Quiz Answers with Rationales

Below are the answers to the quiz with brief rationales for the correct answer. Please refer to the rest of the blog to clear up any remaining confusion, more information can be found using the resources listed at the end of the module.

Question 1

You are a nurse practitioner for a Women’s health clinic, you come in and tell the patient that she has tested positive for a Chlamydia infection. She tells you that her friend had chlamydia and told her that it causes a weird vaginal discharge. She questions the result saying she didn’t have any weird discharge. What would be the best response?

A.) The lab must have switched the results, let me run the test again

B.) The majority of patients with chlamydia are asymptomatic

C.) Vaginal discharge is not actually a symptom of chlamydia

D.) Vaginal discharge only occurs when chlamydia progresses to pelvic inflammatory disease

Correct Answer: B

Rationale: The majority of patients with chlamydia are asymptomatic, but if female patients do have symptoms they will likely have mucopurulent discharge as a result of cervicitis (inflammation of the cervix). A is not a likely scenario. Chlamydia can progress to pelvic inflammatory disease (PID) and PID does cause vaginal discharge. However, vaginal discharge can occur before the complication of PID, it can occur in females with inflammation of the cervix.

Question 2

Based on patient interview and physical exam, you suspect your patient has a sexually transmitted infection. As the NP, how would you best differentiate between chlamydia, gonorrhea, and trichomoniasis to give your patient an accurate diagnosis?

A.) Dysuria

B.) Vaginal bleeding

C.) Nucleic Acid Amplification Testing

D.) Vaginal discharge

Correct Answer: C

Rationale: Chlamydia, gonorrhea, and trichomoniasis can all cause dysuria and vaginal discharge. Trichomoniasis tends to cause a green, frothy discharge that’s slightly different from the mucopurulent discharge caused by gonorrhea and chlamydia. Gonorrhea and chlamydia are known to cause either intermittent bleeding or heavier menstrual flow. However, vaginal discharge and bleeding do not provide enough information for diagnosis. The best way to differentiate the disease is by performing nucleic acid amplification testing on vaginal, penile, or urine samples to identify the specific infecting bacterial organism.

Question 3

True or False: Condom use is an ineffective method for preventing the spread of chlamydia?

A.) True

B.) False

Correct Answer: B

Rationale: As discussed in the patient education sections, barrier methods like condoms can prevent the spread of Chlamydia trachomatis bacteria. If engaging in sexual intercourse with a known Chlamydia infection, the best method is abstinence.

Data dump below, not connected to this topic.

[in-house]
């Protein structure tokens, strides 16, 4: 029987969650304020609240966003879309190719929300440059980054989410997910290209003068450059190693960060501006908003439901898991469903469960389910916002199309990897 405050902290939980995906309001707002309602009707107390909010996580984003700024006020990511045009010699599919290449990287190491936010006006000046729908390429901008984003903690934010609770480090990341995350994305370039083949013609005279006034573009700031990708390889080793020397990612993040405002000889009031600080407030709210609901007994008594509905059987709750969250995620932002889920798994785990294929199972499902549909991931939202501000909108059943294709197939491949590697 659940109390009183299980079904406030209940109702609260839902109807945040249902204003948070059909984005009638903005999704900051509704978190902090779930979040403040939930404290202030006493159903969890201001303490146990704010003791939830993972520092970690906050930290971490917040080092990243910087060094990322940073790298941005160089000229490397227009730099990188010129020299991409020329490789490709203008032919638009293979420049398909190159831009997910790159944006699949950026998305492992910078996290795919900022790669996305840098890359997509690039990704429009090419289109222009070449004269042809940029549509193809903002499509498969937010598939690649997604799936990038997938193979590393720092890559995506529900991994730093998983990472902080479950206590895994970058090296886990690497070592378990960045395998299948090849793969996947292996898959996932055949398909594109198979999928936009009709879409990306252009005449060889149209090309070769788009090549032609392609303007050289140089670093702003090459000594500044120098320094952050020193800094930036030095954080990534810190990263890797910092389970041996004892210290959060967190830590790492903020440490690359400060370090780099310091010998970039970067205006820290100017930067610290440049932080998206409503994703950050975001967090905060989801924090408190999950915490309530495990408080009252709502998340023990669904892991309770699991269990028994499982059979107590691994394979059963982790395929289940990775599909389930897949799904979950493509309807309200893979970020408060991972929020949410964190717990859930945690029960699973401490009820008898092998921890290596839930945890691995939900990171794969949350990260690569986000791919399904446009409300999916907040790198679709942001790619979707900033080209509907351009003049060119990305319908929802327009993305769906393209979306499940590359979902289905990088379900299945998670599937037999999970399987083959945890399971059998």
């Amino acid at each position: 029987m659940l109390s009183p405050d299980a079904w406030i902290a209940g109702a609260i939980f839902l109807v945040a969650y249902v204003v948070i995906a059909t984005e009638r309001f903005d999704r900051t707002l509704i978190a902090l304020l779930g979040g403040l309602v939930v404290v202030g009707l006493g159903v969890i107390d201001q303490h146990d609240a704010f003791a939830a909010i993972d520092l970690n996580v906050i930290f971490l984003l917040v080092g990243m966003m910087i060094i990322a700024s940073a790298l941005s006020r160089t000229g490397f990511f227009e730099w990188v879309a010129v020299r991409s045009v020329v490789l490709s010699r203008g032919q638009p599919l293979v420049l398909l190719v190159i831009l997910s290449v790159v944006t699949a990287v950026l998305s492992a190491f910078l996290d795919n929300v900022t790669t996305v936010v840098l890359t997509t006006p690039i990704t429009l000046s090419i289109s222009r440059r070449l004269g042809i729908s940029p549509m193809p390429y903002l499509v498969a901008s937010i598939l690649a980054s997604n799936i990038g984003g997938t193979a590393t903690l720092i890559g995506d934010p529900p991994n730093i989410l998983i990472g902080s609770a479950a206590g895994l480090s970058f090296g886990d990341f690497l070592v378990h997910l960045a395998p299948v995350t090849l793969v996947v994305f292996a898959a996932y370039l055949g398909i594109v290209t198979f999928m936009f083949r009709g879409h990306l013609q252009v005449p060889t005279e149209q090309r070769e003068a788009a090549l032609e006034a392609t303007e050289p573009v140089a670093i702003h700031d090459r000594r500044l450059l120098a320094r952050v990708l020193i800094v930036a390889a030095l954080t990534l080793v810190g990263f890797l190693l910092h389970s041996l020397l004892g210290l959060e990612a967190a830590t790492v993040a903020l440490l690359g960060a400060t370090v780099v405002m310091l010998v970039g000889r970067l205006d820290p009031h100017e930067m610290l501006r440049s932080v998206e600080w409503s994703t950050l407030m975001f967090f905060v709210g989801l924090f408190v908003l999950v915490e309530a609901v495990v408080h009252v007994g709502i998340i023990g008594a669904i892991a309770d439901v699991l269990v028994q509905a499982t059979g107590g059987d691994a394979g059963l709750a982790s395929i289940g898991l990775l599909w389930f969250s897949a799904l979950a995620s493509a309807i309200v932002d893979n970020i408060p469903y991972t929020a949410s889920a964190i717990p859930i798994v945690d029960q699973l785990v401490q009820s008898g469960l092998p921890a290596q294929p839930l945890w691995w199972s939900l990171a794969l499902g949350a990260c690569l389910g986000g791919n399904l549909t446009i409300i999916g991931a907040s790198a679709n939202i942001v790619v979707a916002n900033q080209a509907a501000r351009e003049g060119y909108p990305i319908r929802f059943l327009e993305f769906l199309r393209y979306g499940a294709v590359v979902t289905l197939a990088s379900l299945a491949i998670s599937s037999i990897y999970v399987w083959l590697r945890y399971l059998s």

Question 4

Which of the following is a risk associated with prolonged or untreated chlamydia disease?

A.) Ectopic pregnancy

B.) Increased risk for contracting HIV

C.) Development of pelvic inflammatory disease

D.) All of the above

Correct Answer: D

Rationale: The pathophysiology section lists all of the answers as complications of a Chlamydia infection. Pelvic inflammatory disease might occur if a patient is left untreated.

Question 5

Think back to the pathophysiology of a Chlamydia infection. How does Chlamydia trachomatis infect the cells of the urogenital tract?

A.) Elementary bodies of the bacteria are taken up by urogenital cells through endocytosis, where they convert to their metabolically active form and replicate

B.) The Chlamydia virus attaches to the host cell and injects its viral RNA into the cell to be replicated

C.) The bacteria do not invade the cell, it instead releases an exotoxin that damages cell membranes, initiating an inflammatory response

D.) Reticulate bodies of the bacteria are taken up by urogenital cells through endocytosis, where they convert to their metabolically active form and replicate

Correct Answer: A

Rationale: Elementary bodies are the form of the bacteria that can be endocytosed by the host cells. Once in the cells, the elementary bodies convert to reticulate bodies and can replicate. Chlamydia is caused by the Chlamydia trachomatis bacteria, not a virus. The bacteria do not release an exotoxin capable of damaging host cells, the bacteria need to be inside a host cell to be able to survive.

This comic may provide an easy and entertaining way to remember the pathophysiology of chlamydia.

Image taken from http://www.baronerocks.com/myprofile/511-mrey30